One of the reasons I love her story is because it is such a timely reminder that when things seem very bleak and very hopeless, attitude is important.
The phrase, “Where there’s a will there is a way” springs to mind. And Francesca is a living embodiment of the power of doing our very best to be our very best, whatever that involves.
I know we are all locked down at the moment. Some of us might be despairing about that.
But let’s remember the darkest hour is before the dawn.
In the meantime, let’s think ahead to when dawn has broken and lockdown has ended.
Now is the time to start plotting and planning, to look at the limitations that have been imposed by others or ourselves, to dream a bit about our next chapters and never, ever to take no for an answer.
If you feel defeated, channel the spirit of Francesca Jones, who is such a champ and fabulous role model.
And someone who, I really hope, is currently feeling seriously proud of herself and very satisfied she proved doctors so wrong.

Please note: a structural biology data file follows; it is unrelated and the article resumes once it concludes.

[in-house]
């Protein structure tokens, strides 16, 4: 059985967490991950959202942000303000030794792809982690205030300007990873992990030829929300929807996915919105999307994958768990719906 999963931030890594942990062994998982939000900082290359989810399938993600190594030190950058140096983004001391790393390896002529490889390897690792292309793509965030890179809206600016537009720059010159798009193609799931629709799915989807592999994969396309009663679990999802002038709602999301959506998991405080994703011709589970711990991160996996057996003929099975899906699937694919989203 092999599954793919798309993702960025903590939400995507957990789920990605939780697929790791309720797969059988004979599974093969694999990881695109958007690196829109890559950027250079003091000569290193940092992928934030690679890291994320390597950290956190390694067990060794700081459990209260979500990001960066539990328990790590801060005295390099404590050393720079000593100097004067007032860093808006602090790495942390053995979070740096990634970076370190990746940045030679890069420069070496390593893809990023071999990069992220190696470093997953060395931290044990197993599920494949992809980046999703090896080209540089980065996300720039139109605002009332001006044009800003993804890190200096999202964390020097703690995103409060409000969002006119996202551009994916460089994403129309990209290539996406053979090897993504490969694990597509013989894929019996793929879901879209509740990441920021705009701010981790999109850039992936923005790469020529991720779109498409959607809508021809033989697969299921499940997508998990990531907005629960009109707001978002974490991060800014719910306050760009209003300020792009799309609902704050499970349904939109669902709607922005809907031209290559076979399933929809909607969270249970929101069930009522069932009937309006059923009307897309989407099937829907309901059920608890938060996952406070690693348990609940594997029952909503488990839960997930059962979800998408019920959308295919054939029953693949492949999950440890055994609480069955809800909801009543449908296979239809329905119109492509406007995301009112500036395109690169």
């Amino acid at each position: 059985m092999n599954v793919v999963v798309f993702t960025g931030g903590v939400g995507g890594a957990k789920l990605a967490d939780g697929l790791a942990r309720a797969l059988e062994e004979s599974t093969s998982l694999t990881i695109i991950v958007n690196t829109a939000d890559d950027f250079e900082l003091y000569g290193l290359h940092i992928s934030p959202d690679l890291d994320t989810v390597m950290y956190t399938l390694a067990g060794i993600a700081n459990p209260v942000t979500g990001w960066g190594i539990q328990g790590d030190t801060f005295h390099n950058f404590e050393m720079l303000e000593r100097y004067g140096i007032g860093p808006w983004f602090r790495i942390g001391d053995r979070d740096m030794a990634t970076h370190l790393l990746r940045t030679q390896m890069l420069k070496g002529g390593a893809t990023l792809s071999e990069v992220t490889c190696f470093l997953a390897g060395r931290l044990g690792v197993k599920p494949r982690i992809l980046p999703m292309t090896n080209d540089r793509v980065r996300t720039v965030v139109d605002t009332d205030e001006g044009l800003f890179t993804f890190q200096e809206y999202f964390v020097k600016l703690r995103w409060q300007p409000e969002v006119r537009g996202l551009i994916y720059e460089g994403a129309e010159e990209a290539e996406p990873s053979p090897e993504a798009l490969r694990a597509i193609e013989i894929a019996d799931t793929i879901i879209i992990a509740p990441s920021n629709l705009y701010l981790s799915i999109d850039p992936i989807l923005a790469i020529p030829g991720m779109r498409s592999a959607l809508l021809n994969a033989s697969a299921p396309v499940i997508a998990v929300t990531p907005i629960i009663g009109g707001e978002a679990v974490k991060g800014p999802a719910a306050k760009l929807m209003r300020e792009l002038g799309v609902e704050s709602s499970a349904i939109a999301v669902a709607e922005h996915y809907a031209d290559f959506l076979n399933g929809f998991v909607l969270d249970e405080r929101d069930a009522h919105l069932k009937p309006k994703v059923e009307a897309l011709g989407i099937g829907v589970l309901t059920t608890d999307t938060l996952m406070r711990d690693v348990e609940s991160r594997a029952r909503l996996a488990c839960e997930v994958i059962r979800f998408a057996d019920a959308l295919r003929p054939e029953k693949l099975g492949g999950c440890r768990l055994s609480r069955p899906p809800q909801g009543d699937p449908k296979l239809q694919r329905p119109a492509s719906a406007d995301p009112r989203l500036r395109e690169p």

Sex And The City needs a rewrite, not a reboot
I AM not quite sure how I feel about the news that Sex And The City is coming back.
It’s not that when it first launched I was in my 20s and now, like the cast, I am in my 50s, so it’s a reminder we have all got OLD!
But more the feeling that the show was very much a product of the ’90s and things have moved on since then – thank God.
Watching the old series you have to wonder if Carrie Bradshaw would actually exist in 2021.
Some of the storylines would never pass modern tastes. The stereotyping, language and beliefs would raise eyebrows now, to say the least.
Whether it be Carrie’s desire for “ghetto gold” jewellery, Samantha wearing an Afro wig, the attitude to a bisexual man (bisexuality is just a “layover on the way to Gay Town”) or the fact that Samantha is able to charm a group of transgender prostitutes outside her apartment “because, after all, they’re men”.